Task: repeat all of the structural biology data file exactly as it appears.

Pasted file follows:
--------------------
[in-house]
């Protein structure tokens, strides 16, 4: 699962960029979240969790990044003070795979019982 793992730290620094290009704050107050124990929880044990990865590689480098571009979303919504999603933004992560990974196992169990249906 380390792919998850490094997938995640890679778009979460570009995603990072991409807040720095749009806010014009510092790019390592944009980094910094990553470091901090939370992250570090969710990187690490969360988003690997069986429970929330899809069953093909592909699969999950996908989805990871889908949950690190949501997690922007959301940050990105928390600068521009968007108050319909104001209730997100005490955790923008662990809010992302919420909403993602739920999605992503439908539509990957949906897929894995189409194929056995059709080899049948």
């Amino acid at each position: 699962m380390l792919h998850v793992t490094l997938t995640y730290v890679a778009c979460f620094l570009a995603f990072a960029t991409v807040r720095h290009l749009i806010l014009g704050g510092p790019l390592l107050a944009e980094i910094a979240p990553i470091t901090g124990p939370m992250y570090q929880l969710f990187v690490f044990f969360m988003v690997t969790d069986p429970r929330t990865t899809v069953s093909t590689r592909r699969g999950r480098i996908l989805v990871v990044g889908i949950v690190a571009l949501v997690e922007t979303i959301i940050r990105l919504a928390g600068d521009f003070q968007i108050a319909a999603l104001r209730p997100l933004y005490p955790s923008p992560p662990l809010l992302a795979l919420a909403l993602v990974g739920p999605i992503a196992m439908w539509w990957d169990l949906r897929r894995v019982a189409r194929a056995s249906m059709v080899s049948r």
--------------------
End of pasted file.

[in-house]
């Protein structure tokens, strides 16, 4: 699962960029979240969790990044003070795979019982 793992730290620094290009704050107050124990929880044990990865590689480098571009979303919504999603933004992560990974196992169990249906 380390792919998850490094997938995640890679778009979460570009995603990072991409807040720095749009806010014009510092790019390592944009980094910094990553470091901090939370992250570090969710990187690490969360988003690997069986429970929330899809069953093909592909699969999950996908989805990871889908949950690190949501997690922007959301940050990105928390600068521009968007108050319909104001209730997100005490955790923008662990809010992302919420909403993602739920999605992503439908539509990957949906897929894995189409194929056995059709080899049948």
């Amino acid at each position: 699962m380390l792919h998850v793992t490094l997938t995640y730290v890679a778009c979460f620094l570009a995603f990072a960029t991409v807040r720095h290009l749009i806010l014009g704050g510092p790019l390592l107050a944009e980094i910094a979240p990553i470091t901090g124990p939370m992250y570090q929880l969710f990187v690490f044990f969360m988003v690997t969790d069986p429970r929330t990865t899809v069953s093909t590689r592909r699969g999950r480098i996908l989805v990871v990044g889908i949950v690190a571009l949501v997690e922007t979303i959301i940050r990105l919504a928390g600068d521009f003070q968007i108050a319909a999603l104001r209730p997100l933004y005490p955790s923008p992560p662990l809010l992302a795979l919420a909403l993602v990974g739920p999605i992503a196992m439908w539509w990957d169990l949906r897929r894995v019982a189409r194929a056995s249906m059709v080899s049948r």